The Feast of Lubercus The first interpretation has this celebration originating as a pagan tradition in the third century. During this time hordes of hungry wolves roamed outside of Rome where shepherds kept their flocks. The God Lupercus, was said to watch over the shepherds and their flocks and keep them from the wolves. Every February the Romans celebrated a feast called Lupercalia to honor Lupercus so that no harm would come to the shepherds and their flocks. Also during Lupercalia, but in honor of the goddess Juno Februata, the names of young women were put into a box and names were drawn by lot. The boys and girls who were matched would be considered partners for the year, which began in March. This celebration continued long after wolves were a problem to Rome. — St. Valentine’s Day As Christianity became prevalent, priests attempted to replace old heathen practices. To Christianize the ancient pagan celebration of the Feast of Lubercus, the church officials changed the name to St. Valentine’s Day. To give the celebration further meaning and eliminate pagan traditions, priests substituted the drawing of Saints names for the names of the girls. On St. Valentine’s Day the priest placed saint’s names into an urn or box. The young people then drew a name from the container. In the following year, the youth was supposed to emulate the life of the saint whose name he had drawn. By the fourteenth century they reverted back to the use of girl’s names. In the sixteenth century they once again tried to have saintly valentines but it was as unsuccessful as the first attempt. While it can’t be proved historically, there were seven men named Valentine who were honored with feasts on February 14th. Of these men, two stories link incidents that could have given our present day meaning to St. Valentine’s Day…—-February 14th – The Day the Birds Began to Mate The Europeans also believed that on February 14th the birds began to choose their mates. In fact Chaucer, in his “Parlement of Foules,” wrote: “For this was Seynt Valentine’s Day when every foul cometh ther to choose his mate”…The tradition of birds choosing their mates on St. Valentine’s Day led to the idea that boys and girls would do the same. Now when a youth drew a girl’s name, he wore it on his sleeve, and attended and protected her during the following year. This made the girl his valentine and they exchanged love tokens throughout the year. Later this was changed to only men giving love tokens to females, usually without names but signed “with St. Valentine’s Love.” Later, in France, both sexes drew from the valentine box. A booked called Travels in England, written in 1698, gives an account of the way it was done: On St. Valentine’s Eve an equal number of Maids and Bachelors get together, each writes their true or some feigned name upon separate billets, which they roll up and draw by way of lots, the Maids taking the Men’s billets, and the Men the Maids’; so that each of the young Men lights upon a Girl that he calls his Valentine, and each of the Girls upon a young Man which she calls hers. By this means each has two Valentines–but the Man sticks faster to the Valentine that is fallen to him than to the Valentine to whom he is fallen. Fortune having thus divided the company into so many couples, the valentines give balls and treats to their mistresses, wear their billets several days upon their bosoms or sleeves, and this little sport ofen ends in Love. This ceremony is practised differently in different Countries, and according to the freedom or severity of Madame Valentine. This is another kind of Valentine, which is the first young Man or Woman chance throws in your way in the street, or elsewhere . . . (The Origins of Valentine’s Day., January 31, 2004).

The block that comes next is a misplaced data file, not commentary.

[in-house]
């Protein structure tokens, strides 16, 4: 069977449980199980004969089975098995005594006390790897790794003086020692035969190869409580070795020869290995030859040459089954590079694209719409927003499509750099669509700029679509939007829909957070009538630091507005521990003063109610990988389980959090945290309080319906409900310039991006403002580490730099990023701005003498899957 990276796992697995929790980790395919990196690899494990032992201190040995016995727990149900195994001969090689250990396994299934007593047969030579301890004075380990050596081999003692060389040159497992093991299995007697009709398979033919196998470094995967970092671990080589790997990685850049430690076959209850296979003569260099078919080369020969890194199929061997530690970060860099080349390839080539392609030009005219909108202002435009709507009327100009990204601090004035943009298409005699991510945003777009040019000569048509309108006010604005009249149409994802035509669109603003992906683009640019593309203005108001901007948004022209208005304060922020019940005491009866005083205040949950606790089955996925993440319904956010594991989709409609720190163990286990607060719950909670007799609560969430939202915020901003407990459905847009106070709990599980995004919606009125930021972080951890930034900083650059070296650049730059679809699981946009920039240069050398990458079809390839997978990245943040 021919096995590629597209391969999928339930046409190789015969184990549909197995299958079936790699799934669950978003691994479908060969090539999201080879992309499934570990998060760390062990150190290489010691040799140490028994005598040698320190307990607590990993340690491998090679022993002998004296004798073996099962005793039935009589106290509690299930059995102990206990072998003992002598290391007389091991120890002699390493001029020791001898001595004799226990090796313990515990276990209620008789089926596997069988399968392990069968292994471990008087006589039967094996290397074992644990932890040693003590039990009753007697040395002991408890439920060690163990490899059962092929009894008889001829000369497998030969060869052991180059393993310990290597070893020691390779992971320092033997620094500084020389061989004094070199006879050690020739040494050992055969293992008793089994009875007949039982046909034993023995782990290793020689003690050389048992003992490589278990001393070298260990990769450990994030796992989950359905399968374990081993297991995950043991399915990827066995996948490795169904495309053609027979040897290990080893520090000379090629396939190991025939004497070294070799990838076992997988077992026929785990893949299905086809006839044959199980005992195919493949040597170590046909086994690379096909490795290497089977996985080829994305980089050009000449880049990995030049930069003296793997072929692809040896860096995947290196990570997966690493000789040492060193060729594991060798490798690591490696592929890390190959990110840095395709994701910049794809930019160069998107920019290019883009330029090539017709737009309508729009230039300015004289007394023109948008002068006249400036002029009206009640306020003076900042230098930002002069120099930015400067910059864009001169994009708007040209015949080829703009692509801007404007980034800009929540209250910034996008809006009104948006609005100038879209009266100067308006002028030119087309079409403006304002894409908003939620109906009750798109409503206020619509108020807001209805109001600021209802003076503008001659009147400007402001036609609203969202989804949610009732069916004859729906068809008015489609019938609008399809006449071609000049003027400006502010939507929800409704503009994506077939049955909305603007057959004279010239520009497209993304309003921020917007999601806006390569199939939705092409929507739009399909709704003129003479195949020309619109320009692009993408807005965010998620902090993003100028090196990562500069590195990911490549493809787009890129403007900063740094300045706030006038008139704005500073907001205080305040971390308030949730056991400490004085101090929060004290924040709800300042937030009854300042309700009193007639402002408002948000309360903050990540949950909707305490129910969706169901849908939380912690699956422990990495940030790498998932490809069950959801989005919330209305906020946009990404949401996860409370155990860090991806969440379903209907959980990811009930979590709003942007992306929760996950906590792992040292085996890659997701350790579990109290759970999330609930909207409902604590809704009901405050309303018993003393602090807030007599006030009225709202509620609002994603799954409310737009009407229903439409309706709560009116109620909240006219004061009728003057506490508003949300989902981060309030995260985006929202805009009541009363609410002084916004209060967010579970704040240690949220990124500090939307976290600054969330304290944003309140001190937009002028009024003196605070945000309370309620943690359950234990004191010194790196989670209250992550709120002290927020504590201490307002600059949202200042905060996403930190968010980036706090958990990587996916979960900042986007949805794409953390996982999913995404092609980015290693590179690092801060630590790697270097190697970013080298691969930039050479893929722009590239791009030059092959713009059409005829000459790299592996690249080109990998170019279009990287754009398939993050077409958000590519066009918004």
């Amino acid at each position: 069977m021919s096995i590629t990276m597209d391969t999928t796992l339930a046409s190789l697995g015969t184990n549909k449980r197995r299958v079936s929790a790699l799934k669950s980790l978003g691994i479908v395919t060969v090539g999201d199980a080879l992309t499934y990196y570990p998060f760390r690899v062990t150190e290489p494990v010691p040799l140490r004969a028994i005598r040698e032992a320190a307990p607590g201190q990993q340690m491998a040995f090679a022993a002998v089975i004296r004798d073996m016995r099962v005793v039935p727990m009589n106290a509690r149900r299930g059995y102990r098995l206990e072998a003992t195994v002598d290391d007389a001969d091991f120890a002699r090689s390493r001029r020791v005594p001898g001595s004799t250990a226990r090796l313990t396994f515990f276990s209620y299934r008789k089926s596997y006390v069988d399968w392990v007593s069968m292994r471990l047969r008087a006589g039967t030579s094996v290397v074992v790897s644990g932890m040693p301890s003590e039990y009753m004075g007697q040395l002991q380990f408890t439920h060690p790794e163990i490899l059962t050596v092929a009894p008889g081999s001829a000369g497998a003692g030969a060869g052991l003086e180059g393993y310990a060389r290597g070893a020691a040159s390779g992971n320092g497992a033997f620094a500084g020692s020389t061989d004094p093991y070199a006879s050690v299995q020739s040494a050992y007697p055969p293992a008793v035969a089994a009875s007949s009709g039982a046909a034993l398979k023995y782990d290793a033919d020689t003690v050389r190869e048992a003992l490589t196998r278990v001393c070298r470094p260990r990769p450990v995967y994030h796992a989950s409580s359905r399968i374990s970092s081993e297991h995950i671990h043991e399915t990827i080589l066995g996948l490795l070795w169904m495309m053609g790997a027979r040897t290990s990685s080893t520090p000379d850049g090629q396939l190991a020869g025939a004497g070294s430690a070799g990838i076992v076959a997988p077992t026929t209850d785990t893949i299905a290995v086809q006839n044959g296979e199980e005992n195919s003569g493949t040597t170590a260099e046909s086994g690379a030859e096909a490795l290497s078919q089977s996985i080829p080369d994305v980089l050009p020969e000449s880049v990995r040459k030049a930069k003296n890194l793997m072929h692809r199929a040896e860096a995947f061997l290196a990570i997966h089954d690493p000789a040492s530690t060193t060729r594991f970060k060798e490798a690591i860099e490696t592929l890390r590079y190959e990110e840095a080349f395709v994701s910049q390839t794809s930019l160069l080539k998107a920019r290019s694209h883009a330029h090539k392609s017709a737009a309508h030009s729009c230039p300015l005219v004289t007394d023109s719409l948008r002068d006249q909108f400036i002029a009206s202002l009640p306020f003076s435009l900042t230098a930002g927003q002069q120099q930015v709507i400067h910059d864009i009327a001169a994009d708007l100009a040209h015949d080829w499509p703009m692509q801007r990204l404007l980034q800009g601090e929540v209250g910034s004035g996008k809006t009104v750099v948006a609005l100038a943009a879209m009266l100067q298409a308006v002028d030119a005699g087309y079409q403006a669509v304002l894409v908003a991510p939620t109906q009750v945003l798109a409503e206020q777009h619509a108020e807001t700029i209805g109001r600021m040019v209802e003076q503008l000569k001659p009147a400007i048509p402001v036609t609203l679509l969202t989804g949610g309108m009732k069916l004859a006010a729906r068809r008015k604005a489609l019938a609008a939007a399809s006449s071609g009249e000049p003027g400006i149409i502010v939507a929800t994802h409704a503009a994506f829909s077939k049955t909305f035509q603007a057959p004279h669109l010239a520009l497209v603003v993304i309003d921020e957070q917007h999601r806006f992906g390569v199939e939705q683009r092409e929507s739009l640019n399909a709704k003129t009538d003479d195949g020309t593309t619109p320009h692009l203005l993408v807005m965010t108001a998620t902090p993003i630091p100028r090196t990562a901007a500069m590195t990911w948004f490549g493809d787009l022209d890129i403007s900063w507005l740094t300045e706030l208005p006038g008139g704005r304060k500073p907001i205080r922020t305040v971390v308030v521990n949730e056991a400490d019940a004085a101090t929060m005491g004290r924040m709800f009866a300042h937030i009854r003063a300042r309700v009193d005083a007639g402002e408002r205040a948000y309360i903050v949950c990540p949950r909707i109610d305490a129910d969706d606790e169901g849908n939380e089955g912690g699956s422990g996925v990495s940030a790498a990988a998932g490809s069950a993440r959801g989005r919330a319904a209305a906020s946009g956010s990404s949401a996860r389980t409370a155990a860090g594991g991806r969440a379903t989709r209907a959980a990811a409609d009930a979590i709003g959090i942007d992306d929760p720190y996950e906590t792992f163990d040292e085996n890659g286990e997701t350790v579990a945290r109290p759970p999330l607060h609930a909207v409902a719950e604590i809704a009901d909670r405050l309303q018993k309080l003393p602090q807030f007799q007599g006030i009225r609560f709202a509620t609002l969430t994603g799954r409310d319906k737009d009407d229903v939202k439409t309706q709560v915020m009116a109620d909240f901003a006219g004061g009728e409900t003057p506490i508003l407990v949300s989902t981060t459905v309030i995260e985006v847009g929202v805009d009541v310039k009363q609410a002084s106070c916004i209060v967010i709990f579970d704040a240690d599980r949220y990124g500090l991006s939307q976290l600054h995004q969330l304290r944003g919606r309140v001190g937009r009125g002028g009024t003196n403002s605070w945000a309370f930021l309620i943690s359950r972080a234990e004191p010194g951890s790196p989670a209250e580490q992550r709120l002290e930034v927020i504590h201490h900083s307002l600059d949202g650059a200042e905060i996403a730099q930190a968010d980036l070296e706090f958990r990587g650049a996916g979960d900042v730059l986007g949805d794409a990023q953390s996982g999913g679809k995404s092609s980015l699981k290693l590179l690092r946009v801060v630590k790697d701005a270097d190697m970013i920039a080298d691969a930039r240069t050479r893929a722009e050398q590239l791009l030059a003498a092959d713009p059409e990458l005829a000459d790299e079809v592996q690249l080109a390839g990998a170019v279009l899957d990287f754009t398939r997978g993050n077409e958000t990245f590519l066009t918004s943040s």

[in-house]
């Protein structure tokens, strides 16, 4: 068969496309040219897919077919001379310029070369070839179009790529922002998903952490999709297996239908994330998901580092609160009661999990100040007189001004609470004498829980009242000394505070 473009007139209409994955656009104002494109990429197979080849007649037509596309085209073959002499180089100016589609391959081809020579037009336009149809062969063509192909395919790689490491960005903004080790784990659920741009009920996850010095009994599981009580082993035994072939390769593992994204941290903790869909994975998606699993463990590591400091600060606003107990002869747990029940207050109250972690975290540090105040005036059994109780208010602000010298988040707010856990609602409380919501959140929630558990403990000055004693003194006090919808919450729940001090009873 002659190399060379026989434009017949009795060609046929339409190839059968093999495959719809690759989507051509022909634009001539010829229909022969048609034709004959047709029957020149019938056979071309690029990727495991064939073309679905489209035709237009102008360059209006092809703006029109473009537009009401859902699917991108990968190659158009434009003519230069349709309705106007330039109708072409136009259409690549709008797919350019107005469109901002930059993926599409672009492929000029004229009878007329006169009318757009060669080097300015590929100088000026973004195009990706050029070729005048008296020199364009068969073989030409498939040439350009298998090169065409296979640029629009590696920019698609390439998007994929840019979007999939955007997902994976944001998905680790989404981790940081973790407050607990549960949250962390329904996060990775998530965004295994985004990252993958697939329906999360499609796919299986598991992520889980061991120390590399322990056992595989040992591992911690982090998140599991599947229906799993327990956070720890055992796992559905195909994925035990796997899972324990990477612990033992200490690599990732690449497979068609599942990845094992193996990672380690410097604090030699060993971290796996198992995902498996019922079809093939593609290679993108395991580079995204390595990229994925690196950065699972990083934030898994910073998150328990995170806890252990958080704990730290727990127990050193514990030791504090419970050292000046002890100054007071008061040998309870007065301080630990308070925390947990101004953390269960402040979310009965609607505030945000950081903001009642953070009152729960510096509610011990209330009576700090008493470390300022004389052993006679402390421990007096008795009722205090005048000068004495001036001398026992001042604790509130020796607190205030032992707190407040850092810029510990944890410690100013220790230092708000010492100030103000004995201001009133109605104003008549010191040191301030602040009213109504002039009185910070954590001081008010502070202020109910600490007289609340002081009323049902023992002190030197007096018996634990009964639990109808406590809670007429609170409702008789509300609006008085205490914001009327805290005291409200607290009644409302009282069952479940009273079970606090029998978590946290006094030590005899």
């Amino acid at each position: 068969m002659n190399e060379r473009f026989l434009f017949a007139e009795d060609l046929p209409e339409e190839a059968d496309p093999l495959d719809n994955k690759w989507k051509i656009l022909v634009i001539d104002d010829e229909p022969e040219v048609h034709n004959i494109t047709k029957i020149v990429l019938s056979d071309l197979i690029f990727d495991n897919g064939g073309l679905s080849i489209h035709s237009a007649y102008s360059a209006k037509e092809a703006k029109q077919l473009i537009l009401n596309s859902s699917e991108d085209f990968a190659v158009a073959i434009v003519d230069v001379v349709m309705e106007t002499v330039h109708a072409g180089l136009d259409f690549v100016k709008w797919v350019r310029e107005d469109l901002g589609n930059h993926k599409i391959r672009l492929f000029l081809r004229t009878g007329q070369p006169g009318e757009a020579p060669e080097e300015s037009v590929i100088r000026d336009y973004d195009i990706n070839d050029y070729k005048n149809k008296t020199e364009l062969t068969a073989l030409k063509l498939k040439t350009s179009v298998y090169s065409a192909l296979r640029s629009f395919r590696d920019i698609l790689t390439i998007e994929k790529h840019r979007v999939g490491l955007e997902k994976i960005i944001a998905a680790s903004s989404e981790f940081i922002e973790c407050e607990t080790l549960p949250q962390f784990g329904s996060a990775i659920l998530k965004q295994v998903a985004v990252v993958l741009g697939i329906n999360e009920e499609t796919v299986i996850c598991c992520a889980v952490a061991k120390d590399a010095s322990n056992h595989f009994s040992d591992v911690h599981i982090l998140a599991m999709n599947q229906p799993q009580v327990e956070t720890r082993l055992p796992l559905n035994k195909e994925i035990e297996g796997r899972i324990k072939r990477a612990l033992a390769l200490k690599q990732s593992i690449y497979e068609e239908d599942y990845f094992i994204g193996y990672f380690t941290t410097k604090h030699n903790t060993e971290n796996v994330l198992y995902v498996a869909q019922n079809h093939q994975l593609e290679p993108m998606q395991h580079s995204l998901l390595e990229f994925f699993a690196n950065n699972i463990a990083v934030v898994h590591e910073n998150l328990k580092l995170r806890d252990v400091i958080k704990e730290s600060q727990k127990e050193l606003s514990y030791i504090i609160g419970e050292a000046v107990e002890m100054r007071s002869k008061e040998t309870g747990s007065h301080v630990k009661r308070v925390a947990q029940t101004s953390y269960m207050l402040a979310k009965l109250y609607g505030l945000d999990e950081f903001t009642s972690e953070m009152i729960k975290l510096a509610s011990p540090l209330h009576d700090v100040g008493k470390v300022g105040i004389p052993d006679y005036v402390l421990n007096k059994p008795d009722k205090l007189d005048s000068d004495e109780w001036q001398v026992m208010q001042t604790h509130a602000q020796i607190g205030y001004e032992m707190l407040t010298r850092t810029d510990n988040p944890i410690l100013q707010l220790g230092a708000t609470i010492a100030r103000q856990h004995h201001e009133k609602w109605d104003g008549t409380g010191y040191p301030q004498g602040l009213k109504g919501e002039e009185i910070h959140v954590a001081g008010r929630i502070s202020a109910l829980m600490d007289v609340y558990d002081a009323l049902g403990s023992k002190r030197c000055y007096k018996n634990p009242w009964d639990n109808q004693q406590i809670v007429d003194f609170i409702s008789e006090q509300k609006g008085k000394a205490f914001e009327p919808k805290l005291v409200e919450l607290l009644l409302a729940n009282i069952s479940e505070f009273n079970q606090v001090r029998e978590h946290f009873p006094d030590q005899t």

Anyway, the preceding article mentions those three as the possible origins of Valentine’s day. Actually all three of those are to some degree correct (and World Book Online, in its article Valentine’s Day–which I checked on February 6, 2004–says that some believe that all three played a role in the origins)–Valentine’s day was a pagan holiday that the Catholic Church modified and that most Protestants embrace, which is probably why some Europeans also declared that to be the day the birds mated (birds mate pretty much every day in some part of Europe, so its seems disingenuous to coincidentally declare it on February 14).

But the most likely beginning of the “holiday” seems to have to do with the beginning of the Roman Empire, and probably is prior to the third century:

Archaeologists say they have unearthed Lupercale-the sacred cave where, according to legend, a she-wolf nursed the twin founders of Rome and where the city itself was born.

The long-lost underground chamber was found beneath the remains of Emperor Augustus’ palace on the Palatine, a 230-foot-tall (70-meter-tall) hill in the center of the city…

According to myth, Lupercale is where a she-wolf suckled Romulus and Remus, the twin sons of the war god Mars and mortal priestess Rhea Silvia, who had been abandoned in a cradle on the bank of the Tiber River…